Union wants Remo Polselli to rehire workers for migrant housing at Chicago hotel

Distress specialist who overcame federal conviction fills Inn of Chicago, Standard Club on deals with city

320 South Plymouth Court and 162 East Ohio Street in Chicago with Unite Here Local 1's Karen Kent
320 South Plymouth Court and 162 East Ohio Street in Chicago with Unite Here Local 1's Karen Kent (Google Maps, Facebook/Unite Here Local 1)

A labor dispute is engulfing the landlord of distressed Chicago hotels who has a patchy past and a current deal with the city to lodge migrants at two prime locations.

Remo Polselli is once again at the intersection of a dramatic governmental intervention and public dollars tied to troubled real estate assets.

This time, though, it has nothing to do with millions in federal taxes that the Michigan-based investor has allegedly dodged. Polselli found himself in such circumstances during the 2000s, when he served prison time, getting released in 2004 after pleading guilty to three tax charges. Separately, Polselli’s alleged underpayment of taxes was the subject of a May ruling by the U.S. Supreme Court that struck down his contention that the IRS’ collection methods trampled on his rights.

A Chicago hotel union is the source of his next legal obstacle. Unite Here Local 1 claims its members laid off during the pandemic from their jobs at the Inn of Chicago, a property now in Polselli’s portfolio, should be brought back to work now that the government has booked its rooms to house migrants from south of the U.S. border who were transported to Chicago from southern states.

Unite Here Local 1 sued the Polselli venture that bought the 359-room, 22-story asset at 162 East Ohio Street for $13.5 million in 2021, a huge discount from the $57 million loan the property previously secured. Its former owner, San Francisco-based Chartres Lodging Group, defaulted on the debt, and the note was sold to New York-based Stabilis Capital Management in 2015. Stabilis had been trying to sell the property since seizing it in foreclosure in 2017, and Polselli emerged as its taker amid the pandemic when the lodging market was decimated.

Polselli last year also bought the Standard Club building at 320 South Plymouth Court in the Loop for $9 million, after the 96-year-old building’s occupant encountered declines in membership and financial trouble before the pandemic. He said the city approached him to use both properties to house migrants as southern state governments began sending droves of people to large northern cities.

Though he has renovation plans for both properties — he has said he intends to rename a   revived Standard Club the Chicago Social Club with two restaurants and 60 hotel suites — work on those projects is on hold until the migrant crisis is resolved. Both hotels had already been closed by their prior owners.

The Inn of Chicago had remained closed since earlier in the pandemic until May, when the city began housing migrants there. The labor union claims Polselli has not called former employees of the establishment back, and is ignoring a city law passed to ensure hospitality workers laid off during the pandemic would get priority on filling jobs as reopenings occur.

Polselli, however, said he came to an agreement with a master tenant to operate the property while it serves as a migrant shelter, and that it’s a fundamentally different business than hotel service workers are used to running.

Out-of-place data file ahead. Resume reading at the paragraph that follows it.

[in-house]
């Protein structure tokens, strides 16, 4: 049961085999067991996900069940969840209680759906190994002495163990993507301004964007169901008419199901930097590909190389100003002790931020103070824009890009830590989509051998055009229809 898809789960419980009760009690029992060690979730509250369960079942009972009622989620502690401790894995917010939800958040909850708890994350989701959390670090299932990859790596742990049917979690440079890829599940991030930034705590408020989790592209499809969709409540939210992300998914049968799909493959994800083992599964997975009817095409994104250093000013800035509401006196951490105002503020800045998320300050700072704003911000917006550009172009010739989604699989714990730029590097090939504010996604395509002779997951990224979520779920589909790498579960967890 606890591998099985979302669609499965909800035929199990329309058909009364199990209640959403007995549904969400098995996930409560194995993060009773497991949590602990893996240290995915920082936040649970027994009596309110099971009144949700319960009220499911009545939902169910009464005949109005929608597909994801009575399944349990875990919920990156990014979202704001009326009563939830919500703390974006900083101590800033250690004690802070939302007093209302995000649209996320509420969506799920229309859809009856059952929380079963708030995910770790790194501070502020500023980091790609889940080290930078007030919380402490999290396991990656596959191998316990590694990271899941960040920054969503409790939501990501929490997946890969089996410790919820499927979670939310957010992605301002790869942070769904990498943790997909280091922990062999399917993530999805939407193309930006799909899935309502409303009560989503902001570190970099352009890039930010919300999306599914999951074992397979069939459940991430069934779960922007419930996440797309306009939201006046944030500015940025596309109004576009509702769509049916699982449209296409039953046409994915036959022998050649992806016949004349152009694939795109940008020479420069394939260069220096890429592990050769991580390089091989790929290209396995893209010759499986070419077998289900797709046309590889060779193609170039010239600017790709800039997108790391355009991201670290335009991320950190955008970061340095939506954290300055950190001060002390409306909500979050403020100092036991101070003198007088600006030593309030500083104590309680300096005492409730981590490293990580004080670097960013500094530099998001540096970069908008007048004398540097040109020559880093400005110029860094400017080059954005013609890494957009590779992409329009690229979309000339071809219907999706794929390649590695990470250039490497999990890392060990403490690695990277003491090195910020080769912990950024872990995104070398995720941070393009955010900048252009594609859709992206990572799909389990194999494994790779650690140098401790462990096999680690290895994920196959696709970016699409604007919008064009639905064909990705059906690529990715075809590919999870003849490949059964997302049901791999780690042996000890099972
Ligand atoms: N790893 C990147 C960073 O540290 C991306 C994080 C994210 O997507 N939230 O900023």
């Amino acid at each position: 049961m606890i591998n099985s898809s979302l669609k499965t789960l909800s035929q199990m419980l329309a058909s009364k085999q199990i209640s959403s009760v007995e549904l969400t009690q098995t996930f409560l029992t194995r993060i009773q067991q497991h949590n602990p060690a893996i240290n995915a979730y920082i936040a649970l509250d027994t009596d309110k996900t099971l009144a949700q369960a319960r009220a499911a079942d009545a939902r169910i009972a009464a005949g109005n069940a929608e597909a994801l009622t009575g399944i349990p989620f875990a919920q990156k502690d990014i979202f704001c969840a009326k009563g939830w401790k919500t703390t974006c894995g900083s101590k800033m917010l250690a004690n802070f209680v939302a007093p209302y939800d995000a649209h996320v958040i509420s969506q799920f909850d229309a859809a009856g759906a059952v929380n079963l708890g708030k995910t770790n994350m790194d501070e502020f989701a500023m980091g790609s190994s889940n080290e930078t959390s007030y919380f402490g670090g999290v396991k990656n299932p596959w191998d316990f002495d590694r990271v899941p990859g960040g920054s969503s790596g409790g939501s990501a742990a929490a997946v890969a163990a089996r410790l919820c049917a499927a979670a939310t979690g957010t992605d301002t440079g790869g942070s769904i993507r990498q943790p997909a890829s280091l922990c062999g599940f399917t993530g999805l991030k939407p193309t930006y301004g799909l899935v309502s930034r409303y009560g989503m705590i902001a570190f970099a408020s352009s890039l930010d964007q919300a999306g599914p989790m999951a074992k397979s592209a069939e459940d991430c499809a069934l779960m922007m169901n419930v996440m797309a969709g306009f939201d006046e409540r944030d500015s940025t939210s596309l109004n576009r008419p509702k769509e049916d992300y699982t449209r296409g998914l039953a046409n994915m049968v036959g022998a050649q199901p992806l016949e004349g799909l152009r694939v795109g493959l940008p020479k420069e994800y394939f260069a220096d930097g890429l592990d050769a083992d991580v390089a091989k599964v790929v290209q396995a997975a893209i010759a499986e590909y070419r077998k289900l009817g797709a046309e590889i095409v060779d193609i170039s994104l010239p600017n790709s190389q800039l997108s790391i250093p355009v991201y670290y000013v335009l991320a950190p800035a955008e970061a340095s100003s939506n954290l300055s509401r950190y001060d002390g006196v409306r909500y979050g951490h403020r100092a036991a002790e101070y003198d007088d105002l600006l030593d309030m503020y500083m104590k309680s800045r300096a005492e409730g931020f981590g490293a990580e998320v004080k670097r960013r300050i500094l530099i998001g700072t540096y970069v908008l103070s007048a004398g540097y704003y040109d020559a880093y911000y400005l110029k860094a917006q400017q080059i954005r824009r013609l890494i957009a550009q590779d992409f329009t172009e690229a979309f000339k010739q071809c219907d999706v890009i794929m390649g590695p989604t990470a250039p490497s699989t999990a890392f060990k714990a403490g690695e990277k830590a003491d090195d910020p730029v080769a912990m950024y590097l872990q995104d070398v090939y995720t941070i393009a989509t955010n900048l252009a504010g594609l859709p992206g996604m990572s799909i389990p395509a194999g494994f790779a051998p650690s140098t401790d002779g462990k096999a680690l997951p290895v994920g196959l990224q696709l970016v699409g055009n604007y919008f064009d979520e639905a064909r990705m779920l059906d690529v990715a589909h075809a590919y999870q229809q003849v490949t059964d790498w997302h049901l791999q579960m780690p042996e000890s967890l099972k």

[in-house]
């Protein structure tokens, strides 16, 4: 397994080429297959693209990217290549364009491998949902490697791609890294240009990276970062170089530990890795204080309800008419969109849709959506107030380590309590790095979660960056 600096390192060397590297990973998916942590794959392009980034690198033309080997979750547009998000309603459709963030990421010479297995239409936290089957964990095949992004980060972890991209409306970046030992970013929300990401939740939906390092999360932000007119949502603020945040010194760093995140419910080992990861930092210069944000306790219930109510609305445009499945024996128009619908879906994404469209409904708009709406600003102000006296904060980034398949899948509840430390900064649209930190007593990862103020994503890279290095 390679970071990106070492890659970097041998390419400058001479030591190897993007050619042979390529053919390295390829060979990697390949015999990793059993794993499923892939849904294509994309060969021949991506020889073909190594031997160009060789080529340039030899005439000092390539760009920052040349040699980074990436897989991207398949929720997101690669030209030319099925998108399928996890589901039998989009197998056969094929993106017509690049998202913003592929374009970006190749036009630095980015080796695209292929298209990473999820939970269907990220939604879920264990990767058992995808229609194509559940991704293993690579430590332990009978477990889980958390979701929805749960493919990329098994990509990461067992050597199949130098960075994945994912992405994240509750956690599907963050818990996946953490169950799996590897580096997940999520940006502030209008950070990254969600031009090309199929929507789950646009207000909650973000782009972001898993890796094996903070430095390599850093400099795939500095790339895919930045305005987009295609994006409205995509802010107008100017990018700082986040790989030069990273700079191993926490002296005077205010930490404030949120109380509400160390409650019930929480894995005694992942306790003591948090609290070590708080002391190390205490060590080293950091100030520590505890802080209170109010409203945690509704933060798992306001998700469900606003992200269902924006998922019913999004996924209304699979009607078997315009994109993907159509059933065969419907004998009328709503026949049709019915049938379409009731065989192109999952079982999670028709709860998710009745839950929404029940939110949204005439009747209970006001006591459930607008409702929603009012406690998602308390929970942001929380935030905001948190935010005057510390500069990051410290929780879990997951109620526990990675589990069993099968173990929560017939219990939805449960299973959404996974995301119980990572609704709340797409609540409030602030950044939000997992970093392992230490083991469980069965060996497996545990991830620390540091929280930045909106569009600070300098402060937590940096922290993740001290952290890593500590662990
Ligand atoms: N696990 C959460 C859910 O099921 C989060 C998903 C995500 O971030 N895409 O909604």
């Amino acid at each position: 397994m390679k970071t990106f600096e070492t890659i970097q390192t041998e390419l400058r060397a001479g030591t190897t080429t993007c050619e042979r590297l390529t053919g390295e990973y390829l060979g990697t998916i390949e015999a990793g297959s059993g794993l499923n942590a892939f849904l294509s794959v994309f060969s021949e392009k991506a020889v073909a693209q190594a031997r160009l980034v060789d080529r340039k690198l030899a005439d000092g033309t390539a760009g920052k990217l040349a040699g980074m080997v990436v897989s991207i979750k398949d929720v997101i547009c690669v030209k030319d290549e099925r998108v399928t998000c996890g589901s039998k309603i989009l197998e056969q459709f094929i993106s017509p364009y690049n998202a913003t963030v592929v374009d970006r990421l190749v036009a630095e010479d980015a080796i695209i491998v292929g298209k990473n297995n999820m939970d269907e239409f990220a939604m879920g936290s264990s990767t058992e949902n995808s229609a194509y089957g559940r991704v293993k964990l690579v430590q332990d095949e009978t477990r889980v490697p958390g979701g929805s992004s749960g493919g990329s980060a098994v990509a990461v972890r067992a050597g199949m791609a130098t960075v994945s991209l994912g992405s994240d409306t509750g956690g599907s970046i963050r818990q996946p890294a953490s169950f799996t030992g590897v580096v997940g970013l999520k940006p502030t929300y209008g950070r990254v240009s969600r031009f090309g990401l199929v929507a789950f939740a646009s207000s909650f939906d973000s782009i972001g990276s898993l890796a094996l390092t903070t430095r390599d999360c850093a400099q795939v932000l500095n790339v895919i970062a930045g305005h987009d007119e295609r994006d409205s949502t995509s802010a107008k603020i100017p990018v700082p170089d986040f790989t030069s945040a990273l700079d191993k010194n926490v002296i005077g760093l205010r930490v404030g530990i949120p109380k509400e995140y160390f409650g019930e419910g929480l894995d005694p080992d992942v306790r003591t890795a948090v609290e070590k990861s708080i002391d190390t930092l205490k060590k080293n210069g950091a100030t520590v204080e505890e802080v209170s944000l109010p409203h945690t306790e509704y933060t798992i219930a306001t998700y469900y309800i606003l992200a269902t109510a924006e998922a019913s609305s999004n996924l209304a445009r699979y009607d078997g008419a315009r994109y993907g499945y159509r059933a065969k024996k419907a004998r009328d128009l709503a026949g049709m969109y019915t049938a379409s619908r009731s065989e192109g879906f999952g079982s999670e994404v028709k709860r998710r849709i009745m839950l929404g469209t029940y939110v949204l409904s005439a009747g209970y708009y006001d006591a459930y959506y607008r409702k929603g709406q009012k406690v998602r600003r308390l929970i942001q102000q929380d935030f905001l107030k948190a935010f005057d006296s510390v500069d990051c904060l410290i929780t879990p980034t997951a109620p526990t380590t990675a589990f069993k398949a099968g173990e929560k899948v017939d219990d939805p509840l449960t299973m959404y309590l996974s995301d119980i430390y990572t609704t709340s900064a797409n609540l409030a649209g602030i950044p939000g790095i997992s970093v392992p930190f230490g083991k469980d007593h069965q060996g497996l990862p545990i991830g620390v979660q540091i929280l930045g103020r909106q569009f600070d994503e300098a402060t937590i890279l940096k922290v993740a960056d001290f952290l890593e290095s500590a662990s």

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“When Inn of Chicago does reopen, it is going back to the union jobs,” Polselli said in an interview.

The union and its attorney didn’t return a request for comment. Mayor Brandon Johnson’s press office didn’t respond to an inquiry into how much the city has paid Polselli’s ventures to house migrants in the properties, which were both empty and not generating any revenue previously. 

The Standard Club property isn’t subject to a labor dispute.

The city’s decision-making regarding how to house migrants recently sent to Chicago has proven to be sticky and controversial.

More than 10,500 asylum-seeking migrants have arrived in Chicago since the end of August, stretching the city’s shelter system as hundreds are still sleeping on police station floors, according to local news reports. The Chicago City Council last month approved $51 million in spending for migrant housing total, though it’s unclear how much of that is going to the Inn of Chicago and the Standard Club, and the funding was only expected to last through June.

The deals to house migrants are providing Polselli’s ventures some revenue when they would otherwise be in the midst of renovations and likely drawing little to nothing in the way of rents.  The camera-shy 67-year-old entrepreneur said he’s bullish in any case on the trajectory of Chicago’s hotel rebound despite what he says are higher labor costs here compared to other markets.

“The cost of operations is higher in Chicago than, for example, Florida,” Polselli said. “In LA, the hotel workers union just went on strike asking for $25 an hour plus benefits. The union does add a cost to it, but credit to the union: They provide really good, reliable people.”

He said he’s owned and operated 110 hotels over 32 years in real estate, and lately is jumping on problem-ridden assets, including a bid on the Hotel Felix in River North that was sold out of foreclosure last year — the winning offer was Monarch Alternative’s $29 million bid.

“They still got a good deal on it,” Polselli said of that sale. “Chicago is working its way out of its hole. Any hotel in Chicago will be a great investment if you can hang on for the next two or three years. Both of our properties — Standard Club and Inn of Chicago — are phenomenal buildings that we feel have a lot left.”

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